VOLGOGRAD, Russia (Reuters) - England manager Gareth Southgate hailed his team for sticking to the gameplan after Harry Kane headed home his second goal in stoppage time to seal a 2-1 win over Tunisia in their opening World Cup Group G match on Monday.
England made a superb start at the Volgograd Arena when Kane lashed the home from close range in the 11th minute, but the lead lasted 24 minutes before Tunisia drew level from the penalty spot through Ferjani Sassi.
That was how it stayed as England struggled to break down the resilient north Africans, before they finally found a way through the massed defensive ranks when Kane swivelled to head home in added time.
While Kane took the plaudits, his manager was more interested in England’s cool heads under pressure as they refused to deviate from their measured possession game that Southgate has tried to hone.
“No matter what system we play, the important thing is when you are attacking you still have structure in your play. What pleased me was that we kept the control and composure,” he told reporters.
“Maybe tonight we could have run out of time. But I believe the best teams in the world have that belief in what they are doing and in the end they break teams down.”
That was exactly what England did, but they needed Kane to be at his predatory best.
The Tottenham Hotspur striker had not scored at a major tournament after drawing a blank at the last European Championship, but Southgate labelled him a “top, top striker” after his man-of-the-match display.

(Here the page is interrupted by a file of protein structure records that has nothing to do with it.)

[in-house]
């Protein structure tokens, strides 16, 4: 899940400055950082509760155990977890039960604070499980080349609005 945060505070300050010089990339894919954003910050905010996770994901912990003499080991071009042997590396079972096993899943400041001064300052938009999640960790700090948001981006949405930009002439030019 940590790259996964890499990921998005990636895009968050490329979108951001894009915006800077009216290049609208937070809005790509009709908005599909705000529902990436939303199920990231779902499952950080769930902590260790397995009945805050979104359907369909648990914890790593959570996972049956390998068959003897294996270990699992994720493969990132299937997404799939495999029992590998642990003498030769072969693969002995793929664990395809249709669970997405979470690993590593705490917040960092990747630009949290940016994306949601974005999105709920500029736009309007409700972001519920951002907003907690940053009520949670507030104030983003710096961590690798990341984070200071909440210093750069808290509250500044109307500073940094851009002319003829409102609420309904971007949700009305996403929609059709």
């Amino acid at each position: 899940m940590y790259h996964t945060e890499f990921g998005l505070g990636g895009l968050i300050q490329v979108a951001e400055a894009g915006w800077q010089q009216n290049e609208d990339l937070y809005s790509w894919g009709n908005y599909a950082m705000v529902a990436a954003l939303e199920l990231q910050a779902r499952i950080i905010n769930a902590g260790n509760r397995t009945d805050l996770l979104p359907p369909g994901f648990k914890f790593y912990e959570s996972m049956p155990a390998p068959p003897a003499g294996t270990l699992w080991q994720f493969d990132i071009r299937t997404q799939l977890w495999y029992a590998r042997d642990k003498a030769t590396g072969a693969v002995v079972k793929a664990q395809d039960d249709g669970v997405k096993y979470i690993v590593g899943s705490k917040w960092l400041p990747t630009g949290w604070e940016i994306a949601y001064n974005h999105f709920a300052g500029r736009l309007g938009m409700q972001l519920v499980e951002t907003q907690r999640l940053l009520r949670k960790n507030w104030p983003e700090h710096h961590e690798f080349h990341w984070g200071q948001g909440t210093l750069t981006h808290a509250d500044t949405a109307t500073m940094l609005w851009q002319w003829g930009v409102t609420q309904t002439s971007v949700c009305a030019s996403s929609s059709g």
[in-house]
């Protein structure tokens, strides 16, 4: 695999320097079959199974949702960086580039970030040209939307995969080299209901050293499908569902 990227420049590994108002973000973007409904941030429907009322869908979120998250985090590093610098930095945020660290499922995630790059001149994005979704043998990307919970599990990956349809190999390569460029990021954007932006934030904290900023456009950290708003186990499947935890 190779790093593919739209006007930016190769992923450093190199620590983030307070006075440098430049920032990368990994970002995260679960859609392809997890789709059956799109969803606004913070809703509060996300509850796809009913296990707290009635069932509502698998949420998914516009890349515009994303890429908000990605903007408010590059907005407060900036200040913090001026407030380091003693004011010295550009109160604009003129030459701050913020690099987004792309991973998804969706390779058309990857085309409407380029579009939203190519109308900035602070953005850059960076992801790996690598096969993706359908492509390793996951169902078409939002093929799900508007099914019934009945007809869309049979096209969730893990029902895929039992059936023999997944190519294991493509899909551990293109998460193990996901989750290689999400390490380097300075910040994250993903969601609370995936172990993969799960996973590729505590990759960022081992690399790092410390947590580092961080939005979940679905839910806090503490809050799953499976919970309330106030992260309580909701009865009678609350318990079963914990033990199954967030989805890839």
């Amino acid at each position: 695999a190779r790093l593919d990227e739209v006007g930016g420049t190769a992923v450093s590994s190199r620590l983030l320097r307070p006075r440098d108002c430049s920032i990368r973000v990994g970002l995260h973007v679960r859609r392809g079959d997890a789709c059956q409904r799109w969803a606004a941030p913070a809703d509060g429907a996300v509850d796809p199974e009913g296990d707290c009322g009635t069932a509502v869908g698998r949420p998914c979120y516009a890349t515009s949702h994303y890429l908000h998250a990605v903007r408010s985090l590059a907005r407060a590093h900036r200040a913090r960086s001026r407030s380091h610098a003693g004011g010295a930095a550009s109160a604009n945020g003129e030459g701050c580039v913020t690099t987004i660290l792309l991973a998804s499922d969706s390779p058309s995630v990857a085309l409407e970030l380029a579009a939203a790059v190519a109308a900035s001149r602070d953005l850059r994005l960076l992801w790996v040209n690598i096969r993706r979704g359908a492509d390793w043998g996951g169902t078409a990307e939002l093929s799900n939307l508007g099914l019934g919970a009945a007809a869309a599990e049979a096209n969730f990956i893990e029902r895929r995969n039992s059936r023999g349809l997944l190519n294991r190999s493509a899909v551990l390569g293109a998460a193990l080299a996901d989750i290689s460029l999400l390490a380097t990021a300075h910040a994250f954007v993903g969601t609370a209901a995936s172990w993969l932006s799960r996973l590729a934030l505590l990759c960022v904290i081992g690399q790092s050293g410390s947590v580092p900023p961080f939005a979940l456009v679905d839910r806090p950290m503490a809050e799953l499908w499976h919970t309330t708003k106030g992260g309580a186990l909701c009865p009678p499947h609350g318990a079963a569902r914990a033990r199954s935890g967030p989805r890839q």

“If he doesn’t score tonight I am sitting here answering questions about his ability to score goals in tournament football, so for him I am personally delighted but I know the pride he will feel in leading his country to victory tonight will be the biggest for him.”
Kane, who was frequently manhandled by Tunisian defenders in the penalty area, was in little doubt about the importance of the result.
“It’s massive. I am so proud of the lads. We kept going. We spoke a lot about togetherness and we’ve got a great bond together,” he said.
“There were a lot of decisions against us and maybe there was a bit of justice at the end. That’s the World Cup. It’s tough.”
After Belgium thrashed Panama 3-0 in the other Group G game on Monday, the pressure was on England to deliver only their second win in their last nine games at World Cups.
“It’s a massive boost, a massive bonus, we kept going. We kept fighting and got the late goal and a big win,” England midfielder Jordan Henderson said.
“I felt positive at 1-1, the pace did drop off a bit. We had to keep creating chances, we didn’t play as well second half but they defended deep. Winning the first game is always massive.”
Writing by Toby Davis, editing by Ed Osmond